Campaign finance reports show Idaho residents contributed more than $400,000 to a Web site-based campaign in support of banning gay marriage in California.
California Secretary of State records show dozens of Idaho residents sent $10,000, $5,000 and $1,000 donations to ProtectMarriage.com, an online-based campaign in support of the ban.
Voters in California narrowly passed Proposition 8 in the Nov. 4 election. The ballot proposition amends the California constitution to define marriage as between a man and a woman.
The ProtectMarriage.com campaign collected a total of about $40 million for its Yes on Proposition 8 campaign, according to a statement posted on its Web site.
The Idaho donations were collected in a span of less than two weeks, beginning on Oct. 27 and ending on Election Day, and a bulk of the money came from the eastern region of the state.
The wife of Frank VanderSloot, president and CEO the Melaleuca Inc. healthcare products company, donated $100,000 and Idaho Falls businessman Kreg Davis donated $15,000 to the ProtectMarriage.com campaign.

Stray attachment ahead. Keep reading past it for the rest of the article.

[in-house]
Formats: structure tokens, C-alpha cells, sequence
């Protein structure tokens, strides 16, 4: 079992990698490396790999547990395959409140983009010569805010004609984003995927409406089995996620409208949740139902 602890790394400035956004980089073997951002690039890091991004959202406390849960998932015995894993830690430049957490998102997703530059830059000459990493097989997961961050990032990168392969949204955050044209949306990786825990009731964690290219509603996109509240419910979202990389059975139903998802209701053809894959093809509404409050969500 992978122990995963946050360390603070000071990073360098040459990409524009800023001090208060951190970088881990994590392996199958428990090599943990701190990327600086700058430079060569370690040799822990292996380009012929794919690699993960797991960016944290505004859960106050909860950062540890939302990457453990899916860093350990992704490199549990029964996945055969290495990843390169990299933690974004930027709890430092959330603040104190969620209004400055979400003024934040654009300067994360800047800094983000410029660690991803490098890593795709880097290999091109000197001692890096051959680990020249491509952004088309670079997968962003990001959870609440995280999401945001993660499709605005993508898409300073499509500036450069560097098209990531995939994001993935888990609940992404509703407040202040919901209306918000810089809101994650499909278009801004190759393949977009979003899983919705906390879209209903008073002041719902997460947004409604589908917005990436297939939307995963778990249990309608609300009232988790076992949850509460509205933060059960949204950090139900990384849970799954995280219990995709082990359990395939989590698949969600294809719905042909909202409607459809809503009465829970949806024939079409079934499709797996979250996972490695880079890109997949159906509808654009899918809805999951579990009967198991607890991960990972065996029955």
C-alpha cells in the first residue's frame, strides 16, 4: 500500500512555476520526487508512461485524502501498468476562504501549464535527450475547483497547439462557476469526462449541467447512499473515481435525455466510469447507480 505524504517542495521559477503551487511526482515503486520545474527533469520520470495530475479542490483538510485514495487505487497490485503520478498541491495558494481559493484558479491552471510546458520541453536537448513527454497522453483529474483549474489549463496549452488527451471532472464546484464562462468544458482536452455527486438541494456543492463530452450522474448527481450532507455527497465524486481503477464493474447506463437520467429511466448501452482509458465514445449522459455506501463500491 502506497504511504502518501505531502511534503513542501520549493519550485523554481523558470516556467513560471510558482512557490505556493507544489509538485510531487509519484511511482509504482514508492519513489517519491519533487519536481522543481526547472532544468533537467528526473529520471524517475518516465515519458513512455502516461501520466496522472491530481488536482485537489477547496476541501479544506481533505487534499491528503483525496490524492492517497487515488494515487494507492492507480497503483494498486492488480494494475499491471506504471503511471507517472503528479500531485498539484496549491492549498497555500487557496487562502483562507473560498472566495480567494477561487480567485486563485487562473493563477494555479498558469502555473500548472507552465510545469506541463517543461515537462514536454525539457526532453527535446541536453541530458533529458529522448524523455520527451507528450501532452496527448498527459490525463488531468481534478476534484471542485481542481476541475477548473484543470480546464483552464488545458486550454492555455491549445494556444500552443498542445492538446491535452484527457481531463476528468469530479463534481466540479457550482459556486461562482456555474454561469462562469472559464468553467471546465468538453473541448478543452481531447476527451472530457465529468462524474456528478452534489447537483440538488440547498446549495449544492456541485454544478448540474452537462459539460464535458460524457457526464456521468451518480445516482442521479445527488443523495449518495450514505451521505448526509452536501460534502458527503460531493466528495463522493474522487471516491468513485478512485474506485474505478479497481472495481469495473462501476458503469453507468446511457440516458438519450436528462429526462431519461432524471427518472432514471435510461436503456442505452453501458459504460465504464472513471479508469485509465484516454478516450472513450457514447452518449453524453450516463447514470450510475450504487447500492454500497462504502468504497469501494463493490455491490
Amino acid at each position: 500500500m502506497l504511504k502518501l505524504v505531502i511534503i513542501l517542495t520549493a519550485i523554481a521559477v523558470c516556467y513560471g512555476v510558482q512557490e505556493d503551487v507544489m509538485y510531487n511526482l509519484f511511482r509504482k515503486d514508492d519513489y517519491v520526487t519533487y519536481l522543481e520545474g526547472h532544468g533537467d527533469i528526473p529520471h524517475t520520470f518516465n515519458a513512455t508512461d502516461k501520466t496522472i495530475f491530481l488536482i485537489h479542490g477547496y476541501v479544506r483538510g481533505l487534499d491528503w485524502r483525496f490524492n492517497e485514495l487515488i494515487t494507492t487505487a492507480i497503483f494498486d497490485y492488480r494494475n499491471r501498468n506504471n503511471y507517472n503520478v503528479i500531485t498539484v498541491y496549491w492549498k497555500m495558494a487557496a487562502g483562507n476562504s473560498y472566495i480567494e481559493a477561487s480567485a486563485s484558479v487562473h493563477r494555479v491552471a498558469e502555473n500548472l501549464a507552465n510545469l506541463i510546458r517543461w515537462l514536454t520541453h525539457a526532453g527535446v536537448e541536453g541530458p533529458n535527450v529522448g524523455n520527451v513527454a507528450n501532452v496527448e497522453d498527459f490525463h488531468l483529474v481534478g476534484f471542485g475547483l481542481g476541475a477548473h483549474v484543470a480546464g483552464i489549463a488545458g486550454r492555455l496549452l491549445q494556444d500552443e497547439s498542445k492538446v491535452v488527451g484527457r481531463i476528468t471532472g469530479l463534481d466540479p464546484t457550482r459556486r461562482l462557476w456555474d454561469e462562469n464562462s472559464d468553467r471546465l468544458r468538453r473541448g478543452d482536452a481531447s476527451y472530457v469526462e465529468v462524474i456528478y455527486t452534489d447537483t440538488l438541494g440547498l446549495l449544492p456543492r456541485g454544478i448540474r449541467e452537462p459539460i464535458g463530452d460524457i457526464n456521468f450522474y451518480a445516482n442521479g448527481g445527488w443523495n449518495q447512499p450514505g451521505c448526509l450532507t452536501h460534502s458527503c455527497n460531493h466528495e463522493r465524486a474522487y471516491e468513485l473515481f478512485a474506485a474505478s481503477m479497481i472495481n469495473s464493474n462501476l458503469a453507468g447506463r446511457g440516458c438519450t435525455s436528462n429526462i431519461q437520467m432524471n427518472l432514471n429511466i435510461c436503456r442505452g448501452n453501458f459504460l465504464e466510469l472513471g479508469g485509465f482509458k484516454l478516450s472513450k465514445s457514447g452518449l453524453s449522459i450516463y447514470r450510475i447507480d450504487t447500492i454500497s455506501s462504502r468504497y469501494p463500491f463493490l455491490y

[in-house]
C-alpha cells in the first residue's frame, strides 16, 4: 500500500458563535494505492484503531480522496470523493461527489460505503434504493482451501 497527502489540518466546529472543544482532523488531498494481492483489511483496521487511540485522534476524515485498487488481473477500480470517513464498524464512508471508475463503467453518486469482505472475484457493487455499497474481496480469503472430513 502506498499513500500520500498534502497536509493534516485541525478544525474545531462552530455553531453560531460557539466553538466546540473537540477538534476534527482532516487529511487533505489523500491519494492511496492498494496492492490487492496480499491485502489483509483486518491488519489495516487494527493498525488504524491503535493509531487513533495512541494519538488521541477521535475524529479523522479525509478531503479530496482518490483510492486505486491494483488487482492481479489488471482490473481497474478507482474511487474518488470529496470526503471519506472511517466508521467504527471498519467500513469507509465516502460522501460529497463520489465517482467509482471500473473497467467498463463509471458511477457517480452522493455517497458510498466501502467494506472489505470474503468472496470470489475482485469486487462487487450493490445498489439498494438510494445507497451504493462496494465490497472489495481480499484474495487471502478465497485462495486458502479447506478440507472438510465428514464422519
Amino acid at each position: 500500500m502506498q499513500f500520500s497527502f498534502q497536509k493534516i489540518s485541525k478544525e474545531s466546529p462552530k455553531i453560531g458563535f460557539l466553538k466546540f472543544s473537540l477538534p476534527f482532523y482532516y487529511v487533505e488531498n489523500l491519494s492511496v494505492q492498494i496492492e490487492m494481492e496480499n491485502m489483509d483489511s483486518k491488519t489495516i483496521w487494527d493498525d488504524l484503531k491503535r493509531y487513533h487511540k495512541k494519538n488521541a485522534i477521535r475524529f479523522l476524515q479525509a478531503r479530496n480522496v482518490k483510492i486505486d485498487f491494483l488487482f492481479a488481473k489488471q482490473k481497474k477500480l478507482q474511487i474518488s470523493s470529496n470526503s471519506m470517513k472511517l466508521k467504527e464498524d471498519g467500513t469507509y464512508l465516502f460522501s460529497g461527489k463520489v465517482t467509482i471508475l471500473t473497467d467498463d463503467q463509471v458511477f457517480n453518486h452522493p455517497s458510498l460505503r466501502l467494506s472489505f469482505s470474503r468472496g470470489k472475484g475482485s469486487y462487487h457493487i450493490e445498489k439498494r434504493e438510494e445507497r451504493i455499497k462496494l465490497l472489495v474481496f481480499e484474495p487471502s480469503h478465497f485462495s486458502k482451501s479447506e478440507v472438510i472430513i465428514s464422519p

Davis said his uncle is gay and lives in California with a partner.
"I want them to be treated with respect and dignity," Davis told the Post Register. "I want them to have equal rights and equal pay. At the same time, I believe children should be raised by a mom and a dad."
Brigham Young University-Idaho President Kim Clark put $5,000 toward efforts to pass the ban. The university is owned by The Church of Jesus Christ of Latter-day Saints, which played a vigorous role in the campaign to pass Proposition 8.
At the behest of church leaders, thousands of Mormons worked as grassroots volunteers and gave tens of millions of dollars to the campaign. Like many other religious groups, Mormons consider traditional marriage a sacred institution ordained by God.
By changing the state constitution to limit marriage to a man and a woman, Proposition 8 overturns a California Supreme Court decision in June that overturned a 2000 ban and legalized same-sex marriage.
Since then, an estimated 18,000 gay and lesbian couples have been married.
Two years ago, more than 60 percent of Idaho voters passed a similar state constitutional ban on gay marriage.
Southeastern Idaho resident Ellen Rosenau, who lives part of the year in Oakland, Calif., gave $150 to a campaign in opposition to the gay marriage ban.
The 73-year-old retiree said her gay friends are "very surprised and very hurt" the proposition passed.